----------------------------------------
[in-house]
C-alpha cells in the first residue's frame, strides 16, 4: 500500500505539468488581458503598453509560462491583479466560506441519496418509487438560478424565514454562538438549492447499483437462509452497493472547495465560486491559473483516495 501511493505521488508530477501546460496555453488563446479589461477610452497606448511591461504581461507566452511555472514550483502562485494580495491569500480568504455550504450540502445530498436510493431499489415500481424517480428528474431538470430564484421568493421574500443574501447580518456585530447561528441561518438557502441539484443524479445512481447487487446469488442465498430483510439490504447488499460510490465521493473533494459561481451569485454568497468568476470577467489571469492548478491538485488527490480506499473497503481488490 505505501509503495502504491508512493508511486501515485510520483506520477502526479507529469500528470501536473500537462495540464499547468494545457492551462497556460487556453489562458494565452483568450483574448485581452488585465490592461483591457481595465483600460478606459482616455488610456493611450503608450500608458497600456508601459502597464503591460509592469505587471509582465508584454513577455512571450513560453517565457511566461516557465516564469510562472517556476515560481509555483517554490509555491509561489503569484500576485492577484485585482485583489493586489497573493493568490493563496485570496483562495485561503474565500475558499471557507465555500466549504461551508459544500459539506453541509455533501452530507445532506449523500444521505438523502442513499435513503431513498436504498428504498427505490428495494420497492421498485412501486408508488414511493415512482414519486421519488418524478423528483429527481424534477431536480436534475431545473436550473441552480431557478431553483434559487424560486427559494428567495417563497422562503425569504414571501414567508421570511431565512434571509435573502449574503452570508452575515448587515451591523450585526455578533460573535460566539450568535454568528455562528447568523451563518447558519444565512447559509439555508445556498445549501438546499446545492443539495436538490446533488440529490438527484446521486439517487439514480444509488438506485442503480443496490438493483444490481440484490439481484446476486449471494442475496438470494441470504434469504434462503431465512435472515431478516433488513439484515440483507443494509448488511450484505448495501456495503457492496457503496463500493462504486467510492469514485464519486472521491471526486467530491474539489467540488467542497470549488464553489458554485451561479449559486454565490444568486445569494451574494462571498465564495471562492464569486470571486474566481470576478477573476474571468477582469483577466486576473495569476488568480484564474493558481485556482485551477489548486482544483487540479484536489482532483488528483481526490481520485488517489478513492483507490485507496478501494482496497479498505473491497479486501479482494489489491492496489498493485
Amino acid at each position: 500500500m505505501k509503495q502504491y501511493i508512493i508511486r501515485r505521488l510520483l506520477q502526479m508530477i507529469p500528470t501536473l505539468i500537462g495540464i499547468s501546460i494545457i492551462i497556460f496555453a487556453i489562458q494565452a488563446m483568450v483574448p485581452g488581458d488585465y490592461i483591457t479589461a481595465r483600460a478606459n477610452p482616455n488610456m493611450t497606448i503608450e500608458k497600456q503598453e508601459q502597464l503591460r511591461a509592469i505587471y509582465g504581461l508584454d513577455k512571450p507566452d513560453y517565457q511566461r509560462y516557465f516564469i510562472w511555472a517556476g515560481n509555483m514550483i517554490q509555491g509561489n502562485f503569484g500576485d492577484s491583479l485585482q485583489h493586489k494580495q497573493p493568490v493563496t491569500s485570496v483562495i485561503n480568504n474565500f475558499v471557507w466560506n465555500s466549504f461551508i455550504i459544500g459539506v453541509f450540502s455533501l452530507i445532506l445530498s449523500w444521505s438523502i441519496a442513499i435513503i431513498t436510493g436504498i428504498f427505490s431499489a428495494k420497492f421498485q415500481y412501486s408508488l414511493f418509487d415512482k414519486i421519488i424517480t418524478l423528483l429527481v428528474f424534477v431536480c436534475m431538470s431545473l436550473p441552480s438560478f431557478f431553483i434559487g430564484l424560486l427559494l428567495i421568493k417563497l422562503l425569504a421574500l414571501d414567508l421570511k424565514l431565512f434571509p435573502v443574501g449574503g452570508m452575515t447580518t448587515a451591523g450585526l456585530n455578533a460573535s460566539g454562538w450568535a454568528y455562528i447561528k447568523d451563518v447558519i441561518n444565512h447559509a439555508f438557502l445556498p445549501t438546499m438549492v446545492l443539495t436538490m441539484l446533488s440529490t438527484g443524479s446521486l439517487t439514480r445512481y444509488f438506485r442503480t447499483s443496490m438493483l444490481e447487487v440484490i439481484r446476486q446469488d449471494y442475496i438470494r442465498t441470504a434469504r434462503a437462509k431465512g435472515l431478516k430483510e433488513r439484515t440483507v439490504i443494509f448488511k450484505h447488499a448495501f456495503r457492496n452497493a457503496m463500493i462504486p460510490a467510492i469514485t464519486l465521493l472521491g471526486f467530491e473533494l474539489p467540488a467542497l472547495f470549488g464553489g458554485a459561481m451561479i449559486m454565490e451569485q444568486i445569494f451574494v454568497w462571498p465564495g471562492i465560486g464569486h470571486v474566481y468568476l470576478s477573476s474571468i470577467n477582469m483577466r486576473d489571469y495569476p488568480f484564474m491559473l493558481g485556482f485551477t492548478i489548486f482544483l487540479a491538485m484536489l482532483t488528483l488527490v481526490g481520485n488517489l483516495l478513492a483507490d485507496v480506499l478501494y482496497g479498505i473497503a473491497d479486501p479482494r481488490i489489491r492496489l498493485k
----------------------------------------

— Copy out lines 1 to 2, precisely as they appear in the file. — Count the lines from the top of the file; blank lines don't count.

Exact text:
[in-house]
C-alpha cells in the first residue's frame, strides 16, 4: 500500500505539468488581458503598453509560462491583479466560506441519496418509487438560478424565514454562538438549492447499483437462509452497493472547495465560486491559473483516495 501511493505521488508530477501546460496555453488563446479589461477610452497606448511591461504581461507566452511555472514550483502562485494580495491569500480568504455550504450540502445530498436510493431499489415500481424517480428528474431538470430564484421568493421574500443574501447580518456585530447561528441561518438557502441539484443524479445512481447487487446469488442465498430483510439490504447488499460510490465521493473533494459561481451569485454568497468568476470577467489571469492548478491538485488527490480506499473497503481488490 505505501509503495502504491508512493508511486501515485510520483506520477502526479507529469500528470501536473500537462495540464499547468494545457492551462497556460487556453489562458494565452483568450483574448485581452488585465490592461483591457481595465483600460478606459482616455488610456493611450503608450500608458497600456508601459502597464503591460509592469505587471509582465508584454513577455512571450513560453517565457511566461516557465516564469510562472517556476515560481509555483517554490509555491509561489503569484500576485492577484485585482485583489493586489497573493493568490493563496485570496483562495485561503474565500475558499471557507465555500466549504461551508459544500459539506453541509455533501452530507445532506449523500444521505438523502442513499435513503431513498436504498428504498427505490428495494420497492421498485412501486408508488414511493415512482414519486421519488418524478423528483429527481424534477431536480436534475431545473436550473441552480431557478431553483434559487424560486427559494428567495417563497422562503425569504414571501414567508421570511431565512434571509435573502449574503452570508452575515448587515451591523450585526455578533460573535460566539450568535454568528455562528447568523451563518447558519444565512447559509439555508445556498445549501438546499446545492443539495436538490446533488440529490438527484446521486439517487439514480444509488438506485442503480443496490438493483444490481440484490439481484446476486449471494442475496438470494441470504434469504434462503431465512435472515431478516433488513439484515440483507443494509448488511450484505448495501456495503457492496457503496463500493462504486467510492469514485464519486472521491471526486467530491474539489467540488467542497470549488464553489458554485451561479449559486454565490444568486445569494451574494462571498465564495471562492464569486470571486474566481470576478477573476474571468477582469483577466486576473495569476488568480484564474493558481485556482485551477489548486482544483487540479484536489482532483488528483481526490481520485488517489478513492483507490485507496478501494482496497479498505473491497479486501479482494489489491492496489498493485